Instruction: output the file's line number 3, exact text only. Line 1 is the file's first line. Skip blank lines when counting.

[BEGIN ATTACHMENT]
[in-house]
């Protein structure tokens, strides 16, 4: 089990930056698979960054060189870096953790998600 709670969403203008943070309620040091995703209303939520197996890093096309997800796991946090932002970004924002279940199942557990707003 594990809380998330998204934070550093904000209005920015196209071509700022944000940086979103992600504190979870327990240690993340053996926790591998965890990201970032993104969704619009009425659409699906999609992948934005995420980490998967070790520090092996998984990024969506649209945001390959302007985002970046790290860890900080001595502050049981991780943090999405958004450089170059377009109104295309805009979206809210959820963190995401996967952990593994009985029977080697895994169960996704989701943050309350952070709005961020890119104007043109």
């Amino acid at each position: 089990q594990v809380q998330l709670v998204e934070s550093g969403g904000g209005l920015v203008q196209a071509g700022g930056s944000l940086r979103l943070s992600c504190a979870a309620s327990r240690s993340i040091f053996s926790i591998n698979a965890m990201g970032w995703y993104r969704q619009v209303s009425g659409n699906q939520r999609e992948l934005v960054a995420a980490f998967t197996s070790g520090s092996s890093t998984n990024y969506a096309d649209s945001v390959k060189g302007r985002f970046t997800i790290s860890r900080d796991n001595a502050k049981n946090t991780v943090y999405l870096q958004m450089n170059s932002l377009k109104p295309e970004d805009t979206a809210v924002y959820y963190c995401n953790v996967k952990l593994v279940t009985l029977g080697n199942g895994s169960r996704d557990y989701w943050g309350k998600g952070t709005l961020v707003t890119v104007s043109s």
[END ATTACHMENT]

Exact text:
């Amino acid at each position: 089990q594990v809380q998330l709670v998204e934070s550093g969403g904000g209005l920015v203008q196209a071509g700022g930056s944000l940086r979103l943070s992600c504190a979870a309620s327990r240690s993340i040091f053996s926790i591998n698979a965890m990201g970032w995703y993104r969704q619009v209303s009425g659409n699906q939520r999609e992948l934005v960054a995420a980490f998967t197996s070790g520090s092996s890093t998984n990024y969506a096309d649209s945001v390959k060189g302007r985002f970046t997800i790290s860890r900080d796991n001595a502050k049981n946090t991780v943090y999405l870096q958004m450089n170059s932002l377009k109104p295309e970004d805009t979206a809210v924002y959820y963190c995401n953790v996967k952990l593994v279940t009985l029977g080697n199942g895994s169960r996704d557990y989701w943050g309350k998600g952070t709005l961020v707003t890119v104007s043109s």